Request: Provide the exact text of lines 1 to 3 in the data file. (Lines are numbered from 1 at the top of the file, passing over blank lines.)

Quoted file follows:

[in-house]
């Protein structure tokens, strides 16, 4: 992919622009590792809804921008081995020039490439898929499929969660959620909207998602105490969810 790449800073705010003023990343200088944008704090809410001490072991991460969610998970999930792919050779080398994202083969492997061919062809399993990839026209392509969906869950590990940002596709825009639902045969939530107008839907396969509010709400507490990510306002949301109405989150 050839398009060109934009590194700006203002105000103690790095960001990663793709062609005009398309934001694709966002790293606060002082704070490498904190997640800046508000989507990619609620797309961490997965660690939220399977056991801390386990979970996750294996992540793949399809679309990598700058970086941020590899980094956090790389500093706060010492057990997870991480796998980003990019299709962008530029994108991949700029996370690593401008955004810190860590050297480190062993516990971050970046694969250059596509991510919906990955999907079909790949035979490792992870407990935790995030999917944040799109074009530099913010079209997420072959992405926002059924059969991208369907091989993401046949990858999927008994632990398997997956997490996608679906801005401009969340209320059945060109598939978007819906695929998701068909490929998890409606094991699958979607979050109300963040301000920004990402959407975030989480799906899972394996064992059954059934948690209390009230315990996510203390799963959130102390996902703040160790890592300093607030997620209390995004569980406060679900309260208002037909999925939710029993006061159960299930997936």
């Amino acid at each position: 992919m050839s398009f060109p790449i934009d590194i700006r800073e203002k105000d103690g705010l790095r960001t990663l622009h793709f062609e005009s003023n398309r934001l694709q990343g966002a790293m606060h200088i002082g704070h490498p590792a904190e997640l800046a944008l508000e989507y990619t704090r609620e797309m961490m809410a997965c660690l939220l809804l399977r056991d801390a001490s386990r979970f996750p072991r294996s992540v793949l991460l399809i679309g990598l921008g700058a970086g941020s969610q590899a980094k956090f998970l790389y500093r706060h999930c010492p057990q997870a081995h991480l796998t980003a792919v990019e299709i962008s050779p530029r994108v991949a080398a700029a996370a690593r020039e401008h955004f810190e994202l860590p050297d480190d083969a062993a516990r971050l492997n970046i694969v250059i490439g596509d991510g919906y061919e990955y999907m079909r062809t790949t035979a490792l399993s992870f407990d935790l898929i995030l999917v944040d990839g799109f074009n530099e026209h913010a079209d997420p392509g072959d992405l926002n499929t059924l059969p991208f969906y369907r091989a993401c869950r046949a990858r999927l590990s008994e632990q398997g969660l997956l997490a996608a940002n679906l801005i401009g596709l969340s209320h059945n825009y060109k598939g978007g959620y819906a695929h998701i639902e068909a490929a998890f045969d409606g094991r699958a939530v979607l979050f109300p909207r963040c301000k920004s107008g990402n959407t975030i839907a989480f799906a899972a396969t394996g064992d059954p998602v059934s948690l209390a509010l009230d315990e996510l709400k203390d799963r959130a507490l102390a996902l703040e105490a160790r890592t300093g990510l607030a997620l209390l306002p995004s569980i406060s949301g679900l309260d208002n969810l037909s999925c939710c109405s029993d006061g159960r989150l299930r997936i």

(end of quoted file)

[in-house]
């Protein structure tokens, strides 16, 4: 992919622009590792809804921008081995020039490439898929499929969660959620909207998602105490969810 790449800073705010003023990343200088944008704090809410001490072991991460969610998970999930792919050779080398994202083969492997061919062809399993990839026209392509969906869950590990940002596709825009639902045969939530107008839907396969509010709400507490990510306002949301109405989150 050839398009060109934009590194700006203002105000103690790095960001990663793709062609005009398309934001694709966002790293606060002082704070490498904190997640800046508000989507990619609620797309961490997965660690939220399977056991801390386990979970996750294996992540793949399809679309990598700058970086941020590899980094956090790389500093706060010492057990997870991480796998980003990019299709962008530029994108991949700029996370690593401008955004810190860590050297480190062993516990971050970046694969250059596509991510919906990955999907079909790949035979490792992870407990935790995030999917944040799109074009530099913010079209997420072959992405926002059924059969991208369907091989993401046949990858999927008994632990398997997956997490996608679906801005401009969340209320059945060109598939978007819906695929998701068909490929998890409606094991699958979607979050109300963040301000920004990402959407975030989480799906899972394996064992059954059934948690209390009230315990996510203390799963959130102390996902703040160790890592300093607030997620209390995004569980406060679900309260208002037909999925939710029993006061159960299930997936």
């Amino acid at each position: 992919m050839s398009f060109p790449i934009d590194i700006r800073e203002k105000d103690g705010l790095r960001t990663l622009h793709f062609e005009s003023n398309r934001l694709q990343g966002a790293m606060h200088i002082g704070h490498p590792a904190e997640l800046a944008l508000e989507y990619t704090r609620e797309m961490m809410a997965c660690l939220l809804l399977r056991d801390a001490s386990r979970f996750p072991r294996s992540v793949l991460l399809i679309g990598l921008g700058a970086g941020s969610q590899a980094k956090f998970l790389y500093r706060h999930c010492p057990q997870a081995h991480l796998t980003a792919v990019e299709i962008s050779p530029r994108v991949a080398a700029a996370a690593r020039e401008h955004f810190e994202l860590p050297d480190d083969a062993a516990r971050l492997n970046i694969v250059i490439g596509d991510g919906y061919e990955y999907m079909r062809t790949t035979a490792l399993s992870f407990d935790l898929i995030l999917v944040d990839g799109f074009n530099e026209h913010a079209d997420p392509g072959d992405l926002n499929t059924l059969p991208f969906y369907r091989a993401c869950r046949a990858r999927l590990s008994e632990q398997g969660l997956l997490a996608a940002n679906l801005i401009g596709l969340s209320h059945n825009y060109k598939g978007g959620y819906a695929h998701i639902e068909a490929a998890f045969d409606g094991r699958a939530v979607l979050f109300p909207r963040c301000k920004s107008g990402n959407t975030i839907a989480f799906a899972a396969t394996g064992d059954p998602v059934s948690l209390a509010l009230d315990e996510l709400k203390d799963r959130a507490l102390a996902l703040e105490a160790r890592t300093g990510l607030a997620l209390l306002p995004s569980i406060s949301g679900l309260d208002n969810l037909s999925c939710c109405s029993d006061g159960r989150l299930r997936i």